I agree that the outdoor fan motor is NOT waterproof, hence my concern about motor getting water into it from the 4.5' of wind whipped driven snow getting into everything,everywhere . The outdoor unit is required to be a given height ABOVE the normal snow height and that is not 8-12" off the ground. My one boss installed dozens and dozens of packaged RTU HP about 12" above the roofs. Guess where we were when it snowed?At least on his in warranty customers, but out of warranty customers were on their own or they were charged for our snow shovel expertise. When I was 1st hired by him I mentioned the height requirement for HP's and I was laughed at, AND then he told me that he would teach me EVERYTHING I would need to know about HP's. AND THEN he told me to cancel my 1 week Carrier HP Class( in Syracuse, N.Y.) that I signed up for prior to being employed his company.Boy -o-boy was he upset when I came back from Carrier , and showed my fellow workers the 2 -5" thick binders of Carrier HP info. He went so far as to tell me (in his office) that I was to "NEVER" bring those binders into his business again. We didn't last to long together,for sure!
  • JUGHNEJUGHNE Member Posts: 7,210
    That "normal snow height" phrase again. That is always a guess anywhere in the country and then the wind does whatever it wants. With any heat pump installed here there is usually full capacity auxiliary back up heat. To convince people it is best to not use the heat pump for certain weather conditions can be challenging. First the word "Emergency Heat" scares some people. Second to try to explain that you are not going to look at their HP when it is 10* and they will not pay much more KWH money if they just switch to EMG HEAT. If T-stat allows I lock out HP at maybe 20* to save the machine wear & tear.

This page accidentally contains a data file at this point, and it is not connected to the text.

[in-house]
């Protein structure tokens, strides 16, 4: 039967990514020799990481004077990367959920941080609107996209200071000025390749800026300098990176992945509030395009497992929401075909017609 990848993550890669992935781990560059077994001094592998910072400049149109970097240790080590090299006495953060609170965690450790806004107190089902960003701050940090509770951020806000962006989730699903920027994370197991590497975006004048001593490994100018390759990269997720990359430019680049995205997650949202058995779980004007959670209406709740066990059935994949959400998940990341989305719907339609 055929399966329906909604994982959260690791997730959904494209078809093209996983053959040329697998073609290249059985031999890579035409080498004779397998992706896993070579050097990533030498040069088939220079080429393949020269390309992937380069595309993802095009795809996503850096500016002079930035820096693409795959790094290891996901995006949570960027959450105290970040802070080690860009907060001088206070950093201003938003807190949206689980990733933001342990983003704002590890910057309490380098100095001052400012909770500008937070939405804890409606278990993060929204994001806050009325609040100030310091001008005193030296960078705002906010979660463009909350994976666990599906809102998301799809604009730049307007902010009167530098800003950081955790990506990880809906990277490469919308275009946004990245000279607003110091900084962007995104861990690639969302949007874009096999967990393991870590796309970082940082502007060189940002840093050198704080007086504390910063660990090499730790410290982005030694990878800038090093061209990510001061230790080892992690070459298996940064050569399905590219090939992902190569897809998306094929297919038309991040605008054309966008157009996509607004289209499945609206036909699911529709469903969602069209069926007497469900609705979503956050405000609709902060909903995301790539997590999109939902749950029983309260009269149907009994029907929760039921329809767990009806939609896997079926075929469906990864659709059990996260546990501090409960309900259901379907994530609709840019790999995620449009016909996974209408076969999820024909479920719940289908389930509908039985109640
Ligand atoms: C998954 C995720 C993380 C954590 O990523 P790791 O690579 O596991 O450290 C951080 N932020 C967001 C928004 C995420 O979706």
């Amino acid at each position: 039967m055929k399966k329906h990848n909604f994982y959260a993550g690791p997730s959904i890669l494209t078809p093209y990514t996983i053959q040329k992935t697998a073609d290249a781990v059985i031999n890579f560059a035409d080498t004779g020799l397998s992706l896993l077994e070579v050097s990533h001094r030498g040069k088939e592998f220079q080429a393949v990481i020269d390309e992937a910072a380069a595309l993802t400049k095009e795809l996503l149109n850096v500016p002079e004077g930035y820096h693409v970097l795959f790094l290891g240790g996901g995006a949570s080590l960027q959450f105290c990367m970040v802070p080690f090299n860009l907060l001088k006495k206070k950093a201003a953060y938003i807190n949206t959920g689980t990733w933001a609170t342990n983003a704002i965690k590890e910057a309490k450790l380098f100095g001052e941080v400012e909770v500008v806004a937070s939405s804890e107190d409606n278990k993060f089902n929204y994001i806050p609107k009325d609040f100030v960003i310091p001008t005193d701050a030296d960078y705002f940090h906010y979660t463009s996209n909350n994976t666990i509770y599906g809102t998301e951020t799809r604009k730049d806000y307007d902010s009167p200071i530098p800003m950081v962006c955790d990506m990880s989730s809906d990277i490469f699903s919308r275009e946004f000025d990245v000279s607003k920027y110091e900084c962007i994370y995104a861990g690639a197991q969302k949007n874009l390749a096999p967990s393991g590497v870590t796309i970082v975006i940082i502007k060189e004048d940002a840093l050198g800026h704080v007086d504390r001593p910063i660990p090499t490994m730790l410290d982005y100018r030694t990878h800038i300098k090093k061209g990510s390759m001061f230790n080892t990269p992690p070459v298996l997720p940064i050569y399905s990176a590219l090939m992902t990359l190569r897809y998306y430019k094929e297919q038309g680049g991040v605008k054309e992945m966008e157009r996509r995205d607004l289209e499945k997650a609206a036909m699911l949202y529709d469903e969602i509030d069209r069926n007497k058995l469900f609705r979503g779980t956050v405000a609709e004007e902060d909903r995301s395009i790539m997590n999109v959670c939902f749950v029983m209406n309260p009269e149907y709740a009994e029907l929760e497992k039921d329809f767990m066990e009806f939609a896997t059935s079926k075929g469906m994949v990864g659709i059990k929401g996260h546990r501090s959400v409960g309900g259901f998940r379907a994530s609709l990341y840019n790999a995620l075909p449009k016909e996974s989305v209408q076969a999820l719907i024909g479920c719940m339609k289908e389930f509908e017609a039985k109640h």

• JackJack Member Posts: 1,044
    The technology is really fantastic in this equip today. They have great heating capability at low temps. As noted here the units have to be given a break though to be able to operate at those low conditions. Pushing them to hard when they are all iced up is kinda asking for it. I've found them to be really durable. Last year I set a new pole and ran a new underground electrical service to the house. Over a period of time I had some weirdness in the house electrically.i had my electrician come out and we found that PG&E had screwed up the service drop to the new pole. My MS we freaking out, as was I. They put in a new service and I was very pleased when all three units ran properly. I know that the mS sales are enormous in the frozen north, but there are limits to what you can expect out of them. As much as I like them my primary heat remains my Rinnai Energysaver. Gas fired warm air at floor level is pretty good and they make a great combination.

    The Electric utilities are reclaiming the heating market with the rebates being offered, but for comfort in extreme climate tic conditions, gas is still hard to beat.